Finding hope through the eyes of a child in Afghanistan

In her years as director of three aid organisations in Afghanistan, Asuntha Charles has grown into an inspirational, tough-as-nails leader who refuses to be stressed by the challenges facing her but to see beyond them to the solutions.

This explains why, when the National Director of World Vision in Afghanistan spoke to supporters in Sydney, her theme was: “Finding hope through the eyes of a child in Afghanistan.”

But to find that hope, she says, the global community must act to alleviate the bleak facts of life for children in Afghanistan now. As winter approaches, 1.1 million children are on the verge of dying from malnutrition and 95 per cent of people are skipping one or two meals every day. Children are losing their dreams as boys become sole breadwinners for their families and girls wake every day in fear of being sold in marriage because they cannot go to school and prepare for a different future.

“Can we look at those faces and see whether we can make our Christmas season more meaningful.” – Asuntha Charles

“I want to share the reality, and it’s not the numbers. People may be hearing the numbers, but for me, what is important is the human face behind those numbers. And we have to tell them the real stories. It may be very, very gloomy, but that is how the situation is,” Asuntha tells Eternity.

“That’s why this Christmas season is so crucial for me to be in Australia, to connect how much the personal can reflect what’s happening in Afghanistan. With the cold winter, Afghanistan’s children will die if there’s no attention. So can we look at those faces and see whether we can make our Christmas season more meaningful in this context?”

Displaced children and their families live under tents in winter without facilities in Badghis, Afghanistan.

Asuntha tells Eternity the heartbreaking plight of a boy she met last time she was in the field. His father had died in the conflict, and his mother was unable to work because of restrictions the Taliban have imposed on women. He has seven brothers, a sister and a grandmother so he has to work to feed a family of ten.

“He carries the luggage for people who are travelling between Herat, which is a western province where World Vision operates, to the Iran border because it shares a border with Iran,” she explains.

“For a week, he earns less than $10, and he has to feed the entire family with that money. I asked the boy, ‘What was your dream like? What did you want to become?’ He was telling me when he was growing up, he saw the doctors with white coats and decided he could become a doctor.”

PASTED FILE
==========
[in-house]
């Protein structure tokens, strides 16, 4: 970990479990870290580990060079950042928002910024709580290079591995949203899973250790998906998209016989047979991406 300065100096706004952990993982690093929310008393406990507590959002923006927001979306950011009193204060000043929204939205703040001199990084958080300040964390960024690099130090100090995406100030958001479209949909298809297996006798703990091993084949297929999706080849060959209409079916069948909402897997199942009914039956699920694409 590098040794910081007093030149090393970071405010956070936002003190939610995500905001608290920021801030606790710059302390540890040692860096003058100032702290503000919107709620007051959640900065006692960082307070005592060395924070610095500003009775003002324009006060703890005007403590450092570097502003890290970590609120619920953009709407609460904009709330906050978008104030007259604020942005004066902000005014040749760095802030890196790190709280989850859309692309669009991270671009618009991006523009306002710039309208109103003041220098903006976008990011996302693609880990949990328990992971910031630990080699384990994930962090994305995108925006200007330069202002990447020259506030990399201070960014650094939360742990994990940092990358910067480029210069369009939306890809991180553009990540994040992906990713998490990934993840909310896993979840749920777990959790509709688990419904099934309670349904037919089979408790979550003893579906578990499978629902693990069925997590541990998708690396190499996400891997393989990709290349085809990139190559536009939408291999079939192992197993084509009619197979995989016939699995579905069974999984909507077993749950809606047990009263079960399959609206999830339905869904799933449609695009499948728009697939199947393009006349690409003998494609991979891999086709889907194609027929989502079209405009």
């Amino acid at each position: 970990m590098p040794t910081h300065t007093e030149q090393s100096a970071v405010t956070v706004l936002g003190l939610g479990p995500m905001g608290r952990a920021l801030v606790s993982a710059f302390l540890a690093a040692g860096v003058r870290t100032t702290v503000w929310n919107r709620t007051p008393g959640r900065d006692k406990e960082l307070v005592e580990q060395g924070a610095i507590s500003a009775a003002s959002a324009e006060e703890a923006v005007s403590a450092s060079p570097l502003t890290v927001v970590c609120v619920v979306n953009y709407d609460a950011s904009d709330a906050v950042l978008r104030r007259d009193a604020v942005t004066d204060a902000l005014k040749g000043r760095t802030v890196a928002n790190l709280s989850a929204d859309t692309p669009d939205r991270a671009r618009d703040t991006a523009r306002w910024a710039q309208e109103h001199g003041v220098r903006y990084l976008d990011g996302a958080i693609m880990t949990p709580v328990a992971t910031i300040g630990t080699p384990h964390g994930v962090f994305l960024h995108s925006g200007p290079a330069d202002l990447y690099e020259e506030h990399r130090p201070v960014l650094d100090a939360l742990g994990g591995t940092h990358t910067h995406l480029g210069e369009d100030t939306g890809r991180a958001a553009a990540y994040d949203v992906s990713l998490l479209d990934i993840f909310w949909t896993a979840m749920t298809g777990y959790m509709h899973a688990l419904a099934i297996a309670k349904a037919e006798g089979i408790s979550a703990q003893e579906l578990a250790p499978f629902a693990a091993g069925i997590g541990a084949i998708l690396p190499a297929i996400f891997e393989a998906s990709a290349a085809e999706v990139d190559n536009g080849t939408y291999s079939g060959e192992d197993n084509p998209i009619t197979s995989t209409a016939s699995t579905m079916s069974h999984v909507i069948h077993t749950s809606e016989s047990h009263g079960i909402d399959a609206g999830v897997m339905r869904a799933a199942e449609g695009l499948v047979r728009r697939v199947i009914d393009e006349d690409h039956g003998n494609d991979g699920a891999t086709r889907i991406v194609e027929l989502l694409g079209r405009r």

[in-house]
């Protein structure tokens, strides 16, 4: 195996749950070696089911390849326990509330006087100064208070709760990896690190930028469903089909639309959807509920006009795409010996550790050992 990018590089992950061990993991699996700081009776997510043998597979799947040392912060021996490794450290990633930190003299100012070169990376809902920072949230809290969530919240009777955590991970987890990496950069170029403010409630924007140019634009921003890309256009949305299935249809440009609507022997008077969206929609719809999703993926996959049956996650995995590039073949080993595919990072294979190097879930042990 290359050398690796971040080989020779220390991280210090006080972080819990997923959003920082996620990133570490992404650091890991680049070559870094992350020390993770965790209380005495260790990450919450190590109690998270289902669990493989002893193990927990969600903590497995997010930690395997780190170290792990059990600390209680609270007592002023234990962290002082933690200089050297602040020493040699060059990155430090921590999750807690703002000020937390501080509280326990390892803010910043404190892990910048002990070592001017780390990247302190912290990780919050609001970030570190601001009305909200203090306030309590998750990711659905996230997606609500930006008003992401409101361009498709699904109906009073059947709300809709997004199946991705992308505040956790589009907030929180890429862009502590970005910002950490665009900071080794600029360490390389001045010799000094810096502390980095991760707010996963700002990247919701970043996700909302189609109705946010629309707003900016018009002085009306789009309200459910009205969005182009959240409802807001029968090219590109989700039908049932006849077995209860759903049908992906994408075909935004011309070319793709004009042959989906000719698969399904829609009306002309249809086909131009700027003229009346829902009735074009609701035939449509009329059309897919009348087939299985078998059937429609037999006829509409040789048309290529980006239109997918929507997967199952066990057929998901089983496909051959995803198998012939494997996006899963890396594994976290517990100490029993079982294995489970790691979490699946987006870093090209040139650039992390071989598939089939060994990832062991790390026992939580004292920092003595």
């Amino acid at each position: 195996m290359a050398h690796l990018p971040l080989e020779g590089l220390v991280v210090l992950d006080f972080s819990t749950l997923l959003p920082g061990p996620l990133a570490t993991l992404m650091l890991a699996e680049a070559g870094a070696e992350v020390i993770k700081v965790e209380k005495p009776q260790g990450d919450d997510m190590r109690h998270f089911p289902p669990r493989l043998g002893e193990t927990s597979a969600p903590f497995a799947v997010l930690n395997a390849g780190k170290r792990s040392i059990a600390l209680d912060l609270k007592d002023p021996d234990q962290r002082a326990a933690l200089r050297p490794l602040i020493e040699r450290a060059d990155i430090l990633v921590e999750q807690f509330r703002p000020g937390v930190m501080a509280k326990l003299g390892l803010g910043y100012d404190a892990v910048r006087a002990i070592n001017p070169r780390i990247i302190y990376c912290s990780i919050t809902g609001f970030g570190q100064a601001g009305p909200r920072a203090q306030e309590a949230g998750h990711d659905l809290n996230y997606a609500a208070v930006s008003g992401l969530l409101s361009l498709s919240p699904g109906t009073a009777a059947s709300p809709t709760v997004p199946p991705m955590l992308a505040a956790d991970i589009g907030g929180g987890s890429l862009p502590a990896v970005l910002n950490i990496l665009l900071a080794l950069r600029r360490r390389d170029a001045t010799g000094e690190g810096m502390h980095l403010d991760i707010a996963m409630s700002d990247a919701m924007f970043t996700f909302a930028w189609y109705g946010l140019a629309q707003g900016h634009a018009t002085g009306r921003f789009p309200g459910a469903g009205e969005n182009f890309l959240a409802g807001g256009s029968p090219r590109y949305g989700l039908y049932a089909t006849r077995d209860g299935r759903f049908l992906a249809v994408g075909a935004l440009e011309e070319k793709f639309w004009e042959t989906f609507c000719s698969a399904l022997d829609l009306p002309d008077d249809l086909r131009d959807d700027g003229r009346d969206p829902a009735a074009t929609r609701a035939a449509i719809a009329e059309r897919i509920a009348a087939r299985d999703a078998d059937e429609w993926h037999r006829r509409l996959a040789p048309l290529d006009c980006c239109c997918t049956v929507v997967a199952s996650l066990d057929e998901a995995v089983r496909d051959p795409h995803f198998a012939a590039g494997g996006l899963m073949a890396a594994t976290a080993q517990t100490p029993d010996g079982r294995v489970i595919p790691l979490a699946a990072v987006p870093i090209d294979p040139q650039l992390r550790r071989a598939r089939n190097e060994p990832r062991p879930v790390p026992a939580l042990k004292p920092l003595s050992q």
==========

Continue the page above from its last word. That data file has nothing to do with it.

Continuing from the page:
Attaining his dream would have allowed him to treat his sick grandmother and other people in the village at no cost when there was no money for doctors. “Today, those dreams are collapsing. And I don’t think children have the right to lose their dreams. When I look at such stories, it frustrates me to see, ‘What are we going to do? How are we going to keep these dreams alive?’”

World Vision Afghanistan National Director Asuntha Charles visits World Vision’s Health & Nutrition program in Herat province, where children are suffering from hunger because of drought. World Vision

Asuntha is passionate about giving hope and a future to children beyond the humanitarian support World Aid can provide.

The Indian-born activist turned humanitarian leader bravely decided to stay on in Afghanistan when many humanitarian leaders fled with the return of the Taliban.

“As you know, we stayed back even throughout the most challenging period in the country. I was inside the country, so we communicated to the people that we would not leave them when there was a huge need,” she explains.

“So we started implementing our programs around food distribution, cash for work programs; we had several community mobile health clinics in all the four provinces that we work, and we have started Water, Sanitation and Hygiene (WASH) programs where we want to ensure that children have clean drinking water, so the families are not walking 5-10km for water. We also have huge protection programs for children so that they are protected from all kinds of negative coping mechanisms and also community-based schooling for children. In the past year, we reached out to 1.4 million people, out of which 500,000 are children.

“But we need to do much more than that. We are not doing sufficient. For me, the future is fast approaching. I don’t want any more children to die in Afghanistan this winter. Today parents have to choose whether to heat the family home or to eat something. Children shouldn’t be making those difficult choices. As a global community, we have a responsibility to give hope to the children, to tell them that ‘We are with you and we will support you to have a future.’ That’s where I see we can do much more than what we are doing now.”

“We need long-term development programs to increase employment opportunities so that families become self-dependent and live a life of dignity.” – Asuntha Charles

Unfortunately, she says, humanitarian programs are insufficient to bring about the long-term changes needed to restore lives of dignity.